When Germany’s Christian Democrats elect their new party leader on 16 January, it will mark the beginning of the end of the Merkel era. Whether Armin Laschet, Friedrich Merz, or Norbert Röttgen becomes chair, he will have a strong chance of succeeding Angela Merkel in office after September’s general election. Whoever takes over as chancellor will have big shoes to fill. In her now almost 16 years in office, Merkel has had a decisive influence on German politics and emerged as Europe’s strongest and most powerful leader. After the election of Donald Trump in 2016 she was even hailed by some as the leader of the free world. Many now worry about who will keep Europeans together and lead them through the next crises once Merkel is gone. In Germany, we will miss her dearly.
In one policy area, however, her legacy is less impressive: German security and defence. Here, the chancellor remained notably absent over the years. “Hard security” has never been Merkel’s thing – she has always appeared somewhat aloof from Germany’s armed forces, the Bundeswehr, she rarely spoke out on questions on security and defence, and has remained sceptical about the usefulness of military interventions. While governing with the Free Democrats from 2009 to 2013, she supported then foreign minister Guido Westerwelle’s “culture of restraint” rule of thumb – or at least offered no alternative. In 2011, Germany refrained from participating in the European-led military intervention in Libya. Allies felt this was a failure to stand with them, but Merkel stood behind the decision. Where she approved new military interventions, against the Islamic State group and in Mali, she did so primarily out of alliance solidarity.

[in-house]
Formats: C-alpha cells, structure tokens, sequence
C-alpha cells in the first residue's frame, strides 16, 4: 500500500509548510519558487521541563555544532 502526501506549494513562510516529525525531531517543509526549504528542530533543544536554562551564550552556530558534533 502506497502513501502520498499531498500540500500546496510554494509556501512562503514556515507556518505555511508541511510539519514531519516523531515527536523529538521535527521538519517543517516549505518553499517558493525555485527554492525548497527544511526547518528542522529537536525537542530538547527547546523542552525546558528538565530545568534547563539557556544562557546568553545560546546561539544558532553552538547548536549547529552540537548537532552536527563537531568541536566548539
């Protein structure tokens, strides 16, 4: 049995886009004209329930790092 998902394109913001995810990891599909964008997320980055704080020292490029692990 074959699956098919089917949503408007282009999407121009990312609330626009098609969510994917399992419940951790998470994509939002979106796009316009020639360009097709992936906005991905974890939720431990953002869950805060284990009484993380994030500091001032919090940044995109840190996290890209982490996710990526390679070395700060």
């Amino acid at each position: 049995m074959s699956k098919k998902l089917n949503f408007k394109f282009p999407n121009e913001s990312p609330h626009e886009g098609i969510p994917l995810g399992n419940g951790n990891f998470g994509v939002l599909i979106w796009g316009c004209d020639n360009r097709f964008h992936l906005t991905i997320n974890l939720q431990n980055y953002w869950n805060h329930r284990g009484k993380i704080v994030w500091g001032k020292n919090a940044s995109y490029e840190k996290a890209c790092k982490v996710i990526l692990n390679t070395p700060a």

At the same time, Merkel is not a pacifist. She has always backed Germany’s commitment to NATO and supported the development of a European defence union. But she has never dared position herself outside the ponderous security policy status quo in Germany – and she never went out of her way to explain, or even push through, unpopular measures. As in other policy areas, she only imposed as much on the German public as she felt they were willing to tolerate without much grumbling. She never forcefully gave direction.
One of the few security policy initiatives that came directly from the Chancellery was the so-called “Ertüchtigungsinitiative” – the “Enable and Enhance Initiative”. Later defined by Der Spiegel magazine as the “Merkel Doctrine”, its thrust was to train up and equip trustworthy partners, in global trouble spots, who showed a readiness to engage in regional security themselves. But its focus on logistical support, training, and arms exports, often earned the Germans the criticism that they were leaving other allies to do the dirty work, such as the actual fighting of terrorists, while Germany stayed comfortably far from the front lines.
Merkel has seemed never much interested in the very strategic debate that think-tanks and journalists would repeatedly call for. During her years in office, she has mainly left it to others – the federal president, defence ministers, the chair of the Bundestag’s foreign affairs committee – to loudly advocate that Germany’s growing weight in the world should include a more effective German and European defence policy, one that is capable of action. She herself has rarely used her political capital to get this message across and to convince the broader public that Germany must show more security and military commitment internationally. On the rare occasions when Merkel issued big public statements about Europe’s growing need to defend itself – such as comments she made while campaigning in Munich in 2017 suggesting the continent should take more responsibility for its own future – she never spelled out to the German public what this could mean, or how much it would cost.